Senior Features Writer
The 23rd annual Bell Lecture, entitled “The Beauty of the Law,” was given on April 14 over Zoom and featured Ben Mizer ’99. It was co-sponsored by the College’s pre-law advising program and the Bell Distinguished Lectureship in Law Endowed Fund. Named after Samuel Bell ’47, a U.S. federal judge in Ohio who passed away in 2010, the lectures feature speakers discussing a specific topic ranging from immigration policy to constitutional law.
This year, the organizers and Mizer took a different approach by instead hosting the lecture in the style of a fireside chat. This format gave students, faculty and guests the opportunity to ask questions about Mizer’s work in the legal field and his experience with law school. It was moderated by Madonna Hettinger, a history professor at the College who also serves as one of the pre-law advisors.
After graduating in ’99, Mizer went to the University of Michigan for his J.D.. He then went on to complete two clerkships, the first in the Court of Appeals, and the second in the Supreme Court for the late Justice John Paul Stevens. After clerking, Mizer worked as an associate legal officer for an international criminal tribunal, before moving back to Ohio and serving as the Solicitor General. These experiences helped lead Mizer to work at the Department of Justice with the position of Acting Assistant Attorney General in the Crime Division. Mizer is now a partner at the law firm Jones Day.
The lecture kicked off with a brief introduction of Mizer, the lectureship series and the pre-law advising panel at the College. The fireside chat was then split into two Q&A sections — the first comprised of questions asked in advance by various members of the community, while the second consisted of live questions asked by the audience. Hettinger asked Mizer the questions in the first section, and helped moderate the second section, giving the students the option to pose their own questions directly to Mizer.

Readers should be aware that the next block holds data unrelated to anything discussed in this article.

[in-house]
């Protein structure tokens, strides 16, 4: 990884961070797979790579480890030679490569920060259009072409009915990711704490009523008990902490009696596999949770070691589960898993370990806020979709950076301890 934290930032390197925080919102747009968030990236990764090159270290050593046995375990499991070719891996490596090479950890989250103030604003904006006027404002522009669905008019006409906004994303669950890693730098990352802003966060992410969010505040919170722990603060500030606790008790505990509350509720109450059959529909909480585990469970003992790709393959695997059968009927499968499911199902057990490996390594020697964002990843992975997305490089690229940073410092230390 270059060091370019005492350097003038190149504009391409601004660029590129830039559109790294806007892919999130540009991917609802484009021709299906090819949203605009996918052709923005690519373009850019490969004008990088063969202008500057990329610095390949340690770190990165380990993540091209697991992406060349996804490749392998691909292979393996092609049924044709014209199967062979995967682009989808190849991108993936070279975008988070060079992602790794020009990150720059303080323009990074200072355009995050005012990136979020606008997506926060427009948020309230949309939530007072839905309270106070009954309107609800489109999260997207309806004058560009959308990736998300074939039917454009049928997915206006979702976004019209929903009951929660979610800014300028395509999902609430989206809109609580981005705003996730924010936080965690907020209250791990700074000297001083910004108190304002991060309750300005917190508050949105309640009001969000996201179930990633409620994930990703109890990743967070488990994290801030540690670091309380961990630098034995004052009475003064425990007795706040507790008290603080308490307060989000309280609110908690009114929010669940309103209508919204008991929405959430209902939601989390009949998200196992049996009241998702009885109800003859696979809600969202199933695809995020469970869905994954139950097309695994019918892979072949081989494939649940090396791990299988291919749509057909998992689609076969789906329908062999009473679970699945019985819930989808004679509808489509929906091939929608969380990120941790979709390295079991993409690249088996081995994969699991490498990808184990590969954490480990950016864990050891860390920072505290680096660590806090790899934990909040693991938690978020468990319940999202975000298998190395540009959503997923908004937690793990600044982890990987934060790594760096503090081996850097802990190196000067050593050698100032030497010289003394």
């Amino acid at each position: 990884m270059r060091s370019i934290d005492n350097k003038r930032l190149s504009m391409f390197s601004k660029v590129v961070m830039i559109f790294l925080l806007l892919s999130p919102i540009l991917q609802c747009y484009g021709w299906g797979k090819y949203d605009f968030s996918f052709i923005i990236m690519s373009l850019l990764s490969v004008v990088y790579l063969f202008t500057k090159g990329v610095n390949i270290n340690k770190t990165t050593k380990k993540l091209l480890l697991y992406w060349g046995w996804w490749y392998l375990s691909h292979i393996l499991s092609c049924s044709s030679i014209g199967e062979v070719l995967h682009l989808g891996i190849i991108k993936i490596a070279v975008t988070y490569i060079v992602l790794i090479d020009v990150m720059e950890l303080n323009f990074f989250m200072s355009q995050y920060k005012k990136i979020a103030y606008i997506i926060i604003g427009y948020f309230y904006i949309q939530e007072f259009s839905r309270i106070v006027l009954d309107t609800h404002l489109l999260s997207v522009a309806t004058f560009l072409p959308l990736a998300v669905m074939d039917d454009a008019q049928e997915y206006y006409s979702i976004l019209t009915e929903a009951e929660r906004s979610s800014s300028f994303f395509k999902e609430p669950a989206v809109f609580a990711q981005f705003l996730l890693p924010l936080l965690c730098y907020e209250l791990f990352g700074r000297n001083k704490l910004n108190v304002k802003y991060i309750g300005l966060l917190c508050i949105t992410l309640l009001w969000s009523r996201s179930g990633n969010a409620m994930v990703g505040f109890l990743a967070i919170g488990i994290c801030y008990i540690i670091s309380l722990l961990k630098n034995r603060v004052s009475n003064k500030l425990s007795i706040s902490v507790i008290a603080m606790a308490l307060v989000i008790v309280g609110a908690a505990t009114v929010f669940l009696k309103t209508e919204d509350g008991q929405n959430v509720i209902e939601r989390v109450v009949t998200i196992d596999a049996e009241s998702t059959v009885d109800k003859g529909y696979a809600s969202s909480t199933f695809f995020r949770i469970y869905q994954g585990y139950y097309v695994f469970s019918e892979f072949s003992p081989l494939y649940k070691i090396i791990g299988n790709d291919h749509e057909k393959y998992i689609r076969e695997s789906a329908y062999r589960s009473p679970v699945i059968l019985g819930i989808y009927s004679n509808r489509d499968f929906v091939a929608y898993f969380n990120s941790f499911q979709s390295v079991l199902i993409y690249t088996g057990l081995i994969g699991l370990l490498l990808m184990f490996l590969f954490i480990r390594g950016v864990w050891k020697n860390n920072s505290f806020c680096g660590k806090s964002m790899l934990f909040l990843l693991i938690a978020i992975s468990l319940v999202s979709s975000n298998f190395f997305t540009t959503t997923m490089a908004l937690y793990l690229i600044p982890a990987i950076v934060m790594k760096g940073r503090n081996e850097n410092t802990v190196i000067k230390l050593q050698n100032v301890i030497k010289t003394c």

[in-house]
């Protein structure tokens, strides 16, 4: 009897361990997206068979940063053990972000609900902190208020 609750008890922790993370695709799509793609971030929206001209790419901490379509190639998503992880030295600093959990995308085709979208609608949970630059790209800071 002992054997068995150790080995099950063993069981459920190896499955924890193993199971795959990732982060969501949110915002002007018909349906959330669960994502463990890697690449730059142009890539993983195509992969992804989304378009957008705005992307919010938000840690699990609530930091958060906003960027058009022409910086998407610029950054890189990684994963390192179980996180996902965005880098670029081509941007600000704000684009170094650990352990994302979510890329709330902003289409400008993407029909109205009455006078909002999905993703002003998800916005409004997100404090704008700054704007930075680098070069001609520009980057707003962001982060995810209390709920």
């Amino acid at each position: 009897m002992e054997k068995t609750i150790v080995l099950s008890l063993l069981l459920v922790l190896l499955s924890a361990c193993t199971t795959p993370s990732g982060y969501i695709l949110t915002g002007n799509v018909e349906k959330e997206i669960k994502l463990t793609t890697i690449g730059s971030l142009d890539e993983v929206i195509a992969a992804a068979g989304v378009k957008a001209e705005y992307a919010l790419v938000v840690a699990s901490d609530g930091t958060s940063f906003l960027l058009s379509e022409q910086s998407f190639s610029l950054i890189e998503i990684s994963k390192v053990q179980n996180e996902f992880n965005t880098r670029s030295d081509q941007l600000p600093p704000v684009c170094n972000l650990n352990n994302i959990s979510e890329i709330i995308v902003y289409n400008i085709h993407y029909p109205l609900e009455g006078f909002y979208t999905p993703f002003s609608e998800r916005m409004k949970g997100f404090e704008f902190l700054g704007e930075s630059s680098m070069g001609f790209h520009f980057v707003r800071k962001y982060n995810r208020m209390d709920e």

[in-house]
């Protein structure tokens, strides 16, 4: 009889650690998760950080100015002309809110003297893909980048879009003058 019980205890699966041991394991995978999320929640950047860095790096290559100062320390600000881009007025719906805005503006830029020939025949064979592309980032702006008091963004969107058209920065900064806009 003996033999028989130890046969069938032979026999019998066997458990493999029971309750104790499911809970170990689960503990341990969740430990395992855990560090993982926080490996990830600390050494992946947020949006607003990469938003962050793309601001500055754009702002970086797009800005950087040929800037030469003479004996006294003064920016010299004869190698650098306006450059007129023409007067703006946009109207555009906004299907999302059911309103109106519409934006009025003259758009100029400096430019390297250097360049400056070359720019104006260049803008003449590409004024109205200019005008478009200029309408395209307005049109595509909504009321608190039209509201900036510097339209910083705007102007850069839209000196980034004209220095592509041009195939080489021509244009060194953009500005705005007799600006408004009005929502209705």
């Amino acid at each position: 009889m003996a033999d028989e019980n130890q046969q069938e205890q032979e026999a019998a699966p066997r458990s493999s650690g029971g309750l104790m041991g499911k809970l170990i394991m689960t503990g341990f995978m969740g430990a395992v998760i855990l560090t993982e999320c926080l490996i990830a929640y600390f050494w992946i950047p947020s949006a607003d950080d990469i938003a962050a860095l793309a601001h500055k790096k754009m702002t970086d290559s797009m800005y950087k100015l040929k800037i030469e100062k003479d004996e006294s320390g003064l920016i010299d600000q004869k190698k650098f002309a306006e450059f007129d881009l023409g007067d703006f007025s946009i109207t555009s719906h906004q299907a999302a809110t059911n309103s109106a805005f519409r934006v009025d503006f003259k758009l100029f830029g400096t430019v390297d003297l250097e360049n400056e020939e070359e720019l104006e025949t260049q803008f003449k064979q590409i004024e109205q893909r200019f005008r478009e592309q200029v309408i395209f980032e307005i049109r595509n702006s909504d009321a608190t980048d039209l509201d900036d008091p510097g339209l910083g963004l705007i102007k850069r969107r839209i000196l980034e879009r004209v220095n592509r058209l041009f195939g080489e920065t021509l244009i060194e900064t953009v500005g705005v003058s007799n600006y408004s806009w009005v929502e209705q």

The first set of questions focused more on Mizer’s career, covering his past work in the Department of Justice. One of these questions asked if he ever got over the magical feeling of working near the White House, to which he responded “it never got old.” Mizer also talked about working during the Ferguson protests in 2014, which felt even more timely with the ongoing trial of Derek Chauvin and protests across the nation.
The second set of questions, which were asked live by students, focused more on Mizer’s preparation for the legal career. One student asked if the College’s emphasis on reading and writing helped prepare him for law school. Mizer affirmed that law school requires a great deal of these skills, and that Wooster helped him prepare for that. He also noted the College’s moot court program and Professor Emeritus Mark Weaver for their influence on his legal career.
Students who intend to enter the legal field, and those who do not, agreed that this lecture was a success. Jenna Dyroff ’23 said that she enjoyed hearing from someone “who has delved into many aspects of [the legal field].” Riley Smith ’22 agreed, noting that it was “reassuring to know that even in the legal field there are opportunities to try a bunch of different things.” Both Dyroff and Smith are involved with the moot court team and are considering law school after graduation. Shankar Bhat ’22 said that even though he is not considering the legal field, he thought the event was “very informative and engaging.” Despite the online format, participants were still able to engage with Mizer and the event helped current students connect with a successful alumnus.